The cast members blend in with the travelers, especially at the beginning of the performance when they first appear, wearing ordinary street clothes. Then, out of nowhere, you hear a musical passage from the orchestra playing in a real room that’s hundreds of feet away. The sound grows in intensity, then diminishes, and then takes flight in various musical modalities. It’s an overture. This is the start of the experience.
Now a solo voice appears in your headphones, and you’re eager to see where it might be coming from. It’s by no means obvious. There’s a lot of space around you. You see a bustle in the crowd of your fellow headphone wearers, so you follow them for a while. Do they know where they’re going? Are they just guessing? Before too long you find the source of the voice. It’s a man in a wheelchair singing a poignant passage in operatic style, backed by the invisible orchestra.
Soon he is joined by another voice, a man dressed in typical transit station clothing, and wearing a shabby backpack. Again, it takes a while to realize where the second voice is coming from and who might be the vocalist. You visually explore the area and it’s very hard to separate the legitimate passengers in this rail terminal from those who might be cast members. The search is on for the tell-tale IEMs and headset mics, but both are well disguised. If you don’t have a close-up view of the performer, you cannot be sure if he/she is in the cast…or just a passenger wandering by.
The first actors have drifted away and new voices appear. Dancers augment the vocalists. Some are pushing brooms, wearing maintenance staff jump-suits. Others are exotic women in beautiful all-white gowns. They begin to appear in and around the large interconnected halls and the outside garden areas of the train terminal. Who do you follow? Where should your attention be directed?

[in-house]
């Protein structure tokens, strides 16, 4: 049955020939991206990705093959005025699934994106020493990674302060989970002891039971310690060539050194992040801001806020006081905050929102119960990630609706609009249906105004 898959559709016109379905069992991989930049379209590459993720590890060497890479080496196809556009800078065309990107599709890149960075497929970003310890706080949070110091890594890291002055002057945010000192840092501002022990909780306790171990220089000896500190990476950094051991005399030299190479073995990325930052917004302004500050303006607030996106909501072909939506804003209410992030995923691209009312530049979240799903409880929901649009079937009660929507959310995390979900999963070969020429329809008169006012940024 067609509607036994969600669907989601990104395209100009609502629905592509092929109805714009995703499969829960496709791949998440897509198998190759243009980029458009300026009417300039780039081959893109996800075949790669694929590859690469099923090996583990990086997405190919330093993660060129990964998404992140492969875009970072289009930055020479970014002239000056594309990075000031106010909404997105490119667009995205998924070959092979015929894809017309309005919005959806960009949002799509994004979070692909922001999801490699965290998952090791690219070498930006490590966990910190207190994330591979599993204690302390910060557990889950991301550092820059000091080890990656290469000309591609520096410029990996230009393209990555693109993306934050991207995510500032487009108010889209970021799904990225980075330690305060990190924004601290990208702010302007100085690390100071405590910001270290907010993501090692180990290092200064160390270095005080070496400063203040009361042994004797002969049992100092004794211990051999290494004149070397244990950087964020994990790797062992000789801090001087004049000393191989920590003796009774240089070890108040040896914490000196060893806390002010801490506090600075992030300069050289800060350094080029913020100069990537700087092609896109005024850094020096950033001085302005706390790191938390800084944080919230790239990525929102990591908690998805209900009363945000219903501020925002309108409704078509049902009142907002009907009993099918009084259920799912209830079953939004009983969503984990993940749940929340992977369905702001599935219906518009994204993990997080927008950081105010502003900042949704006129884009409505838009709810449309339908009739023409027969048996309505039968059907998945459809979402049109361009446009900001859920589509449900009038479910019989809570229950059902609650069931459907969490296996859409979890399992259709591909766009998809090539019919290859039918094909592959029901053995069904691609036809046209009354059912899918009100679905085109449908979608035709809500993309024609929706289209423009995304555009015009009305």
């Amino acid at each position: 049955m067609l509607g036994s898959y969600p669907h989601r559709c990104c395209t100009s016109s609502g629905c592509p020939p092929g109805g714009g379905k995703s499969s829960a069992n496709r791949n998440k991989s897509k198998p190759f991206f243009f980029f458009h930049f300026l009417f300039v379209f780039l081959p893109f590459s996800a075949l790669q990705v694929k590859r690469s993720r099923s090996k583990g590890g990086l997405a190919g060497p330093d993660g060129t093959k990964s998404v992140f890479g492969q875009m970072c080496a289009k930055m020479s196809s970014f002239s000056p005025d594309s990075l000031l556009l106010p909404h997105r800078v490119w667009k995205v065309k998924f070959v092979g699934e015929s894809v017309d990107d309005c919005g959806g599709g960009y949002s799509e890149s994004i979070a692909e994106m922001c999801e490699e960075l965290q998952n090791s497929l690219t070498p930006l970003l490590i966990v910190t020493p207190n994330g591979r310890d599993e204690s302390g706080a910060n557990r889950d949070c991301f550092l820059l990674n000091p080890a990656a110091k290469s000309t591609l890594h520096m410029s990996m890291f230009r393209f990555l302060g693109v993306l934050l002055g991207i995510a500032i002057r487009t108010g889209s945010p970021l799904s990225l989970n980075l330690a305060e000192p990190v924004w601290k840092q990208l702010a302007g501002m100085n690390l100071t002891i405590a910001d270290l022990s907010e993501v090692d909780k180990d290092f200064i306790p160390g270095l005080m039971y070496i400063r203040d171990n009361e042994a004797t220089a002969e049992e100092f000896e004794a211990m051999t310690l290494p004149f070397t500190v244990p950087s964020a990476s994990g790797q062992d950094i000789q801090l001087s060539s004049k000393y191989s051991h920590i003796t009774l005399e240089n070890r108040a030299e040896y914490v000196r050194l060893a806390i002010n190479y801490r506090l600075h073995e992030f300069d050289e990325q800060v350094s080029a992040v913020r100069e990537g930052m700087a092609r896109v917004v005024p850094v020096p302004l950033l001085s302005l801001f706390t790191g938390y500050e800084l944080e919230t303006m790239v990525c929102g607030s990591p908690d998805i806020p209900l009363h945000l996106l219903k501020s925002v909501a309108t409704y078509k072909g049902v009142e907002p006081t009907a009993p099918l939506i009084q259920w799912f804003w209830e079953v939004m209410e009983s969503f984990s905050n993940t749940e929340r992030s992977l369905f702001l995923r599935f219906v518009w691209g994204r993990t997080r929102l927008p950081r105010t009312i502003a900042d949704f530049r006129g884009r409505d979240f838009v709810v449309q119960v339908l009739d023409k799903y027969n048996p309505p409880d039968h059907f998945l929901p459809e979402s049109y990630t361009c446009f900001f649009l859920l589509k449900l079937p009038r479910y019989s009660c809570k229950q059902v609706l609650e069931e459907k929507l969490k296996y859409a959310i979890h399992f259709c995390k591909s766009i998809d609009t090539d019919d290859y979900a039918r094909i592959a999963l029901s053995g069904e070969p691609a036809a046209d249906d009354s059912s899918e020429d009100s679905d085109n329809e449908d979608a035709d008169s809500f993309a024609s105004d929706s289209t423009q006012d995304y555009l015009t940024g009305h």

The audience on headphones surrounding a facet of the performance.
And this is exactly what the producers want you to experience. A highly interactive event, that while scripted and choreographed, becomes a personal experience depending on what catches your attention, and what you decide to do about it. How you determine where you will focus on the different activities that are going on all around you is what makes it unique to each audience member.
Behind It All
The show could not be held without the foundational technology. The folks at Bexel, a company that is accomplished in serving complicated events, closed the loop between top-quality products and the successful deployment of them.
The wireless antenna cables were one of the numerous challenges of the project. They were routed to equipment racks in the control room where the Managed Antenna System components were located. MAS-500 Series equipment, which Bexel manufactures, was used to combine or distribute the various signals as needed. The use of ultra low-loss cables was impractical due to the public space issues, so the tech team had to be creative with amplification and signal routing to deliver the maximum allowable energy to each transmitting antenna and provide the cleanest signal possible for the wireless mic receivers.
“While the science is well known, and one in which Bexel has much experience, we had to apply our knowledge and expertise to an environment that required more than our customary methods,” states Andrew McHaddad, chief engineer for Bexel. “The greatest challenge was working in a public space with such a large, long-term installation. Cables and antennas had to be set up and torn down before and after each night’s performances, risking misconnected cables, incorrectly aimed antennas, and damage to cables due to pedestrian traffic or other forms of stress. The show’s audio department embraced these challenges with great professionalism and skill.”
Senior technical editor Ken DeLoria has mixed innumerable shows and tuned hundreds of sound systems with an emphasis on taming difficult acoustical environments, and he’s also the founder and former owner of Apogee Sound, which developed the TEC Award-winning AE-9 loudspeaker.